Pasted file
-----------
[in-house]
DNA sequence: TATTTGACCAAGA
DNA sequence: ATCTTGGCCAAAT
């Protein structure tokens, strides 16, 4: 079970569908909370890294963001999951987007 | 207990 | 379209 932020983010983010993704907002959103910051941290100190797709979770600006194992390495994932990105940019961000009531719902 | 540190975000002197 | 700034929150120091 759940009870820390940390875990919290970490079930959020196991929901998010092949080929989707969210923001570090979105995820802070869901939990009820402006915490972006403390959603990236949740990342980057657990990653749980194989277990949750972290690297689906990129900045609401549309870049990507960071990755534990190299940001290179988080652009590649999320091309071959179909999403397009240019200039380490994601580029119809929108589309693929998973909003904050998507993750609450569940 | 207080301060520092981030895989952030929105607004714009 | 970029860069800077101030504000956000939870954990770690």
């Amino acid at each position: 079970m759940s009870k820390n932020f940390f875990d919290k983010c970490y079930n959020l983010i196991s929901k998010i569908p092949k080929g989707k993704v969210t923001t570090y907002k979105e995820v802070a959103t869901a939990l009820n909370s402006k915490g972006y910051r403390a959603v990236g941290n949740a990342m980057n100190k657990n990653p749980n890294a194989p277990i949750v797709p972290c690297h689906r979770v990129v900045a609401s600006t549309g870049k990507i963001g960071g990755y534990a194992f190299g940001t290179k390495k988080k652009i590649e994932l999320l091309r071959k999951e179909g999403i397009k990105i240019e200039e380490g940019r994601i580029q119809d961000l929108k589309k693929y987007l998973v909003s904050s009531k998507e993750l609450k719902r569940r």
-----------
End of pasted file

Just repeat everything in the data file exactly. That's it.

[in-house]
DNA sequence: TATTTGACCAAGA
DNA sequence: ATCTTGGCCAAAT
């Protein structure tokens, strides 16, 4: 079970569908909370890294963001999951987007 | 207990 | 379209 932020983010983010993704907002959103910051941290100190797709979770600006194992390495994932990105940019961000009531719902 | 540190975000002197 | 700034929150120091 759940009870820390940390875990919290970490079930959020196991929901998010092949080929989707969210923001570090979105995820802070869901939990009820402006915490972006403390959603990236949740990342980057657990990653749980194989277990949750972290690297689906990129900045609401549309870049990507960071990755534990190299940001290179988080652009590649999320091309071959179909999403397009240019200039380490994601580029119809929108589309693929998973909003904050998507993750609450569940 | 207080301060520092981030895989952030929105607004714009 | 970029860069800077101030504000956000939870954990770690």
């Amino acid at each position: 079970m759940s009870k820390n932020f940390f875990d919290k983010c970490y079930n959020l983010i196991s929901k998010i569908p092949k080929g989707k993704v969210t923001t570090y907002k979105e995820v802070a959103t869901a939990l009820n909370s402006k915490g972006y910051r403390a959603v990236g941290n949740a990342m980057n100190k657990n990653p749980n890294a194989p277990i949750v797709p972290c690297h689906r979770v990129v900045a609401s600006t549309g870049k990507i963001g960071g990755y534990a194992f190299g940001t290179k390495k988080k652009i590649e994932l999320l091309r071959k999951e179909g999403i397009k990105i240019e200039e380490g940019r994601i580029q119809d961000l929108k589309k693929y987007l998973v909003s904050s009531k998507e993750l609450k719902r569940r």